In focus

How social inequalities have been brought into focus by Covid-19 and what it means for investors


Until very recently, tackling climate change and protecting the environment featured consistently in the news as climate change translated into extreme weather events and physical damage. For example, Time magazine named Greta Thunberg among the 100 most influential people worldwide in 2019. And then Covid-19 happened. More than anything, this crisis has thrust social imbalances into the spotlight. These have been a long time in the making but the added emphasis by Covid-19 might spur corrective action. Bridging the divide will require a collective effort. Governments worldwide have already stepped forward; and asset managers have a role to play too. Being able to integrate companies’ social impact in investment decisions as well as actively engaging with companies on social factors, particularly those relating to inequality, is going to be more important than ever. This paper looks at the increasing focus on the “S” of “ESG” (environmental, social and governance factors) and what it means for asset managers.

The great divider

Some have branded Covid-19 the “great leveller” because anyone can get infected. A closer observation of how the virus has impacted people’s health and finances would indicate that “great divider” may be a more appropriate characterisation. The picture that is slowly emerging shows that existing inequalities have been exacerbated in four areas: income, health, education, ethnicity.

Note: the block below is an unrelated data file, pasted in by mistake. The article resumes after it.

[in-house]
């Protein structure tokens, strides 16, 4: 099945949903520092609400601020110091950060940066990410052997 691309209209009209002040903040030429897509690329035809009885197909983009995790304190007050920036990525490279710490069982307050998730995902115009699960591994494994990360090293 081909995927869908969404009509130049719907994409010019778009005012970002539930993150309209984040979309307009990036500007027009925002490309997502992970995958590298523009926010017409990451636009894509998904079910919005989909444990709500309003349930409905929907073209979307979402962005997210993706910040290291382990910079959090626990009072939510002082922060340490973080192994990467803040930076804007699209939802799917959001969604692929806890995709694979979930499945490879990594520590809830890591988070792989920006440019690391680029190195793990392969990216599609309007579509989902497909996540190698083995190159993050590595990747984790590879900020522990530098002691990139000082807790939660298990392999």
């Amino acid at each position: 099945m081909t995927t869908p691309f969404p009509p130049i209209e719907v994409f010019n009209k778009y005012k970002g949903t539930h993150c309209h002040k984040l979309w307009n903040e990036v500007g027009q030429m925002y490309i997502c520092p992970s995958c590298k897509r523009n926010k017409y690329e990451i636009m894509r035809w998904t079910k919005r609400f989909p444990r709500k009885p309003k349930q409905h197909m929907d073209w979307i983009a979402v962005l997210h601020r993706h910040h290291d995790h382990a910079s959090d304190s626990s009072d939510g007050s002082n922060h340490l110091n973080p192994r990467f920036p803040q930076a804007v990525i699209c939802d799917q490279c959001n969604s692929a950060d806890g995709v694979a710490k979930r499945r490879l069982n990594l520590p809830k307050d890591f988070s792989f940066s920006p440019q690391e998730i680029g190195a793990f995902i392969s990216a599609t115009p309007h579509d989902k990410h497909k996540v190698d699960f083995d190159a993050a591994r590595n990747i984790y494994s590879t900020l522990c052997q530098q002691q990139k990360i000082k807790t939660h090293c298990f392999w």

1. Income

Low earners are more likely to have been employed in the sectors most affected by social distancing rules and lockdowns.

For example, the entertainment and recreation, and the accommodation and food service sectors are among the lowest paid in the UK (Figure 1). And it was exactly these two sectors where over 80% of businesses either closed or stopped trading during the Covid-19 crisis (Figure 2), meaning that their employees have lost their jobs or have been furloughed. Considering the economic and operational stress that many companies are now facing, it is far from certain that all of them will reopen or operate at pre-crisis levels or whether they’ll be able to rehire everyone they had let go or “put on hold”.

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